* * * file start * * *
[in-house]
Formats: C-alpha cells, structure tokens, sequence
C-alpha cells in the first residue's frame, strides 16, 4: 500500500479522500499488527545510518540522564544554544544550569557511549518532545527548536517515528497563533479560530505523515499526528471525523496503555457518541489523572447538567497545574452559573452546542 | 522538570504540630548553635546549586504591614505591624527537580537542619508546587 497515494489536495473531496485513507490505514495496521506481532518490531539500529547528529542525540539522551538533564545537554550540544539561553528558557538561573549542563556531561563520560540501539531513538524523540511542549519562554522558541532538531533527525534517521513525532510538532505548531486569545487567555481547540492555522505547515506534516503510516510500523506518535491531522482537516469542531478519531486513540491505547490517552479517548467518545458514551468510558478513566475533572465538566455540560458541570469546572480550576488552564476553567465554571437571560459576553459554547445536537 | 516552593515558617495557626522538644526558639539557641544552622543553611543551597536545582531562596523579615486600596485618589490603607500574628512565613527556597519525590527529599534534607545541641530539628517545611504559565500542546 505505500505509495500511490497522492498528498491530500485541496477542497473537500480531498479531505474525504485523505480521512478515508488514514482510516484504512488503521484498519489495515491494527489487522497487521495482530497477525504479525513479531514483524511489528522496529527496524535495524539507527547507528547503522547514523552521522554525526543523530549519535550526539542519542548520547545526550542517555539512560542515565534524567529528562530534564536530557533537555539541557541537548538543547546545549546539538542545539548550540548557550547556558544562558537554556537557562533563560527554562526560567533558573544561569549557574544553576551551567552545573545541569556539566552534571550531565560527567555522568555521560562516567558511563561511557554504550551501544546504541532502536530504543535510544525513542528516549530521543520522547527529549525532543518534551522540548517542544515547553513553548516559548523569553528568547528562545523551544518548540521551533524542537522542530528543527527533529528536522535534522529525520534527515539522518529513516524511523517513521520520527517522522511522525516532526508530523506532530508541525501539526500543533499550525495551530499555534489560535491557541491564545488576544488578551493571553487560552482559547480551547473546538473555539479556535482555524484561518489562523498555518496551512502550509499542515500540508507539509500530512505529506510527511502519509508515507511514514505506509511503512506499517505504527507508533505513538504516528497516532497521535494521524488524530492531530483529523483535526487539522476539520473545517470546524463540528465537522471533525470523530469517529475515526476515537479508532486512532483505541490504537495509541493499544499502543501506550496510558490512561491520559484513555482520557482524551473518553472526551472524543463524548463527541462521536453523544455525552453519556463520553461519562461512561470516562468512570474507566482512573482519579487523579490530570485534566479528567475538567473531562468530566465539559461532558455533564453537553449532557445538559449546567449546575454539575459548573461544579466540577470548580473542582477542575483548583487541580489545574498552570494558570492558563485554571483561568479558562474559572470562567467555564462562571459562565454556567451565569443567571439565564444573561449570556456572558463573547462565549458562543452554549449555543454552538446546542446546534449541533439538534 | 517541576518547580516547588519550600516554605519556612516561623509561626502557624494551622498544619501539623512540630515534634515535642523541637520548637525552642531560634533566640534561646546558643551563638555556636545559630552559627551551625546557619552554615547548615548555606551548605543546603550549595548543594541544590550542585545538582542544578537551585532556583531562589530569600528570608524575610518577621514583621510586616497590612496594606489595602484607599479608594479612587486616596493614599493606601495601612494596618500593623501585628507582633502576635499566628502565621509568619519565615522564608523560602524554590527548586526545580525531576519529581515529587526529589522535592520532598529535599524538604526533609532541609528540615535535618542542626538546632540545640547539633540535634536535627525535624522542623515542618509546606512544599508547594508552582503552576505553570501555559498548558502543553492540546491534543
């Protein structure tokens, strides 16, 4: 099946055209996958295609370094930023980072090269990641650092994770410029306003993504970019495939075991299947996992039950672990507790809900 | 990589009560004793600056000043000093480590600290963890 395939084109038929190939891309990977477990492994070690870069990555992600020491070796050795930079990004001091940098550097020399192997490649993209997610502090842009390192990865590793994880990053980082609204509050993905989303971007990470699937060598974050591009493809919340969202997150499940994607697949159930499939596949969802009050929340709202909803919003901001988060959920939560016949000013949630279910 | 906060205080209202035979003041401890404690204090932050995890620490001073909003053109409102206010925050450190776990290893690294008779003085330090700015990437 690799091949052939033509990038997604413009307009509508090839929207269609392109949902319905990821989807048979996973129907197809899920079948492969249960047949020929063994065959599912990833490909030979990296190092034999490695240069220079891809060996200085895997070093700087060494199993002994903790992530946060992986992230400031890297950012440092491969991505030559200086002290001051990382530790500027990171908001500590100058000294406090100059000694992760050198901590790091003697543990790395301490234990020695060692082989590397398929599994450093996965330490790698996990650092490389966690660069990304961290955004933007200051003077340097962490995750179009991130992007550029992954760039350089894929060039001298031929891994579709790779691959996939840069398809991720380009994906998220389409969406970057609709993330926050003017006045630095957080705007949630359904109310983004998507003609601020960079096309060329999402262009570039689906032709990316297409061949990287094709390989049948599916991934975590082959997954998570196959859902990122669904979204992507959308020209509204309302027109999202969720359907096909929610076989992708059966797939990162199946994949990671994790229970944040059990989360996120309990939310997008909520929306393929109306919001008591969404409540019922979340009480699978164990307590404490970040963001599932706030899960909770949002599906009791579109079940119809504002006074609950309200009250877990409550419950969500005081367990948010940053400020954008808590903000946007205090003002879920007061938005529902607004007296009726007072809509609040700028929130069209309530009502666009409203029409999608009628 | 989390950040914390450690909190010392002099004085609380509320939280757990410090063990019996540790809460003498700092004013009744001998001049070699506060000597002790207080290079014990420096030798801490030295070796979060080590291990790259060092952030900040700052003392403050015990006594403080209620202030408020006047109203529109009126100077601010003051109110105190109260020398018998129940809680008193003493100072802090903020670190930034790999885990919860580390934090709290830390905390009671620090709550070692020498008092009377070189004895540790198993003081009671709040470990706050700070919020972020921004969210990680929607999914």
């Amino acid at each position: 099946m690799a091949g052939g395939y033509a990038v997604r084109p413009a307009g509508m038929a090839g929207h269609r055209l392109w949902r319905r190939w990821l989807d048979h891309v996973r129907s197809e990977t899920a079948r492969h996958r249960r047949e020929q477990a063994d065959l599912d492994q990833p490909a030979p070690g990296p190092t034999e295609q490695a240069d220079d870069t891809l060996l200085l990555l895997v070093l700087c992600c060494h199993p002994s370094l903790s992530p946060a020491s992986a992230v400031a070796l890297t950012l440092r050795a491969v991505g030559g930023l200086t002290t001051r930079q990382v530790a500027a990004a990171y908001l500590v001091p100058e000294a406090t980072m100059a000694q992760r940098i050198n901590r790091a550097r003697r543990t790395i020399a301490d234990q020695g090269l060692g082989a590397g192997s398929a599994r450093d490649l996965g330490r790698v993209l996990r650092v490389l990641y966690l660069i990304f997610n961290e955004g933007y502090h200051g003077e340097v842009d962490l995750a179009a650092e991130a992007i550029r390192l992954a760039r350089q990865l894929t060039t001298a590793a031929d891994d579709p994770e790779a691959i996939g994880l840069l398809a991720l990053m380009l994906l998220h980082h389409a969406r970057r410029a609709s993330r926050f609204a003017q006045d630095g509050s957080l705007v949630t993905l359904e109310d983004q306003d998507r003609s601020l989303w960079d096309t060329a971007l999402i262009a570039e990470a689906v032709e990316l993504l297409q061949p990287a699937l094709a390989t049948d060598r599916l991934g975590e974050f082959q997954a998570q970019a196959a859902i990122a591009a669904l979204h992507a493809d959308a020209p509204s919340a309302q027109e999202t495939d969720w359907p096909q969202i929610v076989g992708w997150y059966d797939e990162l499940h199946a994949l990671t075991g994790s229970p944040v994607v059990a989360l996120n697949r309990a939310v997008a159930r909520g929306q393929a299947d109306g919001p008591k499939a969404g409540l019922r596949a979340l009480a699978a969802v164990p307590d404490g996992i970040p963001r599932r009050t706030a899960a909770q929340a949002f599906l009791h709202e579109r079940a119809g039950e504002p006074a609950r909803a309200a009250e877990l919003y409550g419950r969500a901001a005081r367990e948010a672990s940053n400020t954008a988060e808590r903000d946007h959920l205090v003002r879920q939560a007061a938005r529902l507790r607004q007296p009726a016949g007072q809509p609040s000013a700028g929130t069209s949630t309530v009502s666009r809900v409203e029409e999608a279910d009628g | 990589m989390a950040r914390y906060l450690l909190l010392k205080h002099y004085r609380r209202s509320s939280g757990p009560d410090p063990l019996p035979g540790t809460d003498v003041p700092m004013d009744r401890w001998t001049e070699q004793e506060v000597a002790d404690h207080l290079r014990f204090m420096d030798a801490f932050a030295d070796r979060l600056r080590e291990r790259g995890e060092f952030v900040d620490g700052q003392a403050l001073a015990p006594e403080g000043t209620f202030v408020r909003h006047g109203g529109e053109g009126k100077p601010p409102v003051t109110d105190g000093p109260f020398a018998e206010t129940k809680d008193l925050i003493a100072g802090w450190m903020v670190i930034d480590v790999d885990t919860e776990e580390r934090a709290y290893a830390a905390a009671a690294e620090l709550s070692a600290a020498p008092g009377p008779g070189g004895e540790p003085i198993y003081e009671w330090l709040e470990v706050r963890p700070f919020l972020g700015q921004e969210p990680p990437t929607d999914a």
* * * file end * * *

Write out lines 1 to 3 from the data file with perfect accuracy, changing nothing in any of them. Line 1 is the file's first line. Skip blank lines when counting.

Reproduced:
[in-house]
Formats: C-alpha cells, structure tokens, sequence
C-alpha cells in the first residue's frame, strides 16, 4: 500500500479522500499488527545510518540522564544554544544550569557511549518532545527548536517515528497563533479560530505523515499526528471525523496503555457518541489523572447538567497545574452559573452546542 | 522538570504540630548553635546549586504591614505591624527537580537542619508546587 497515494489536495473531496485513507490505514495496521506481532518490531539500529547528529542525540539522551538533564545537554550540544539561553528558557538561573549542563556531561563520560540501539531513538524523540511542549519562554522558541532538531533527525534517521513525532510538532505548531486569545487567555481547540492555522505547515506534516503510516510500523506518535491531522482537516469542531478519531486513540491505547490517552479517548467518545458514551468510558478513566475533572465538566455540560458541570469546572480550576488552564476553567465554571437571560459576553459554547445536537 | 516552593515558617495557626522538644526558639539557641544552622543553611543551597536545582531562596523579615486600596485618589490603607500574628512565613527556597519525590527529599534534607545541641530539628517545611504559565500542546 505505500505509495500511490497522492498528498491530500485541496477542497473537500480531498479531505474525504485523505480521512478515508488514514482510516484504512488503521484498519489495515491494527489487522497487521495482530497477525504479525513479531514483524511489528522496529527496524535495524539507527547507528547503522547514523552521522554525526543523530549519535550526539542519542548520547545526550542517555539512560542515565534524567529528562530534564536530557533537555539541557541537548538543547546545549546539538542545539548550540548557550547556558544562558537554556537557562533563560527554562526560567533558573544561569549557574544553576551551567552545573545541569556539566552534571550531565560527567555522568555521560562516567558511563561511557554504550551501544546504541532502536530504543535510544525513542528516549530521543520522547527529549525532543518534551522540548517542544515547553513553548516559548523569553528568547528562545523551544518548540521551533524542537522542530528543527527533529528536522535534522529525520534527515539522518529513516524511523517513521520520527517522522511522525516532526508530523506532530508541525501539526500543533499550525495551530499555534489560535491557541491564545488576544488578551493571553487560552482559547480551547473546538473555539479556535482555524484561518489562523498555518496551512502550509499542515500540508507539509500530512505529506510527511502519509508515507511514514505506509511503512506499517505504527507508533505513538504516528497516532497521535494521524488524530492531530483529523483535526487539522476539520473545517470546524463540528465537522471533525470523530469517529475515526476515537479508532486512532483505541490504537495509541493499544499502543501506550496510558490512561491520559484513555482520557482524551473518553472526551472524543463524548463527541462521536453523544455525552453519556463520553461519562461512561470516562468512570474507566482512573482519579487523579490530570485534566479528567475538567473531562468530566465539559461532558455533564453537553449532557445538559449546567449546575454539575459548573461544579466540577470548580473542582477542575483548583487541580489545574498552570494558570492558563485554571483561568479558562474559572470562567467555564462562571459562565454556567451565569443567571439565564444573561449570556456572558463573547462565549458562543452554549449555543454552538446546542446546534449541533439538534 | 517541576518547580516547588519550600516554605519556612516561623509561626502557624494551622498544619501539623512540630515534634515535642523541637520548637525552642531560634533566640534561646546558643551563638555556636545559630552559627551551625546557619552554615547548615548555606551548605543546603550549595548543594541544590550542585545538582542544578537551585532556583531562589530569600528570608524575610518577621514583621510586616497590612496594606489595602484607599479608594479612587486616596493614599493606601495601612494596618500593623501585628507582633502576635499566628502565621509568619519565615522564608523560602524554590527548586526545580525531576519529581515529587526529589522535592520532598529535599524538604526533609532541609528540615535535618542542626538546632540545640547539633540535634536535627525535624522542623515542618509546606512544599508547594508552582503552576505553570501555559498548558502543553492540546491534543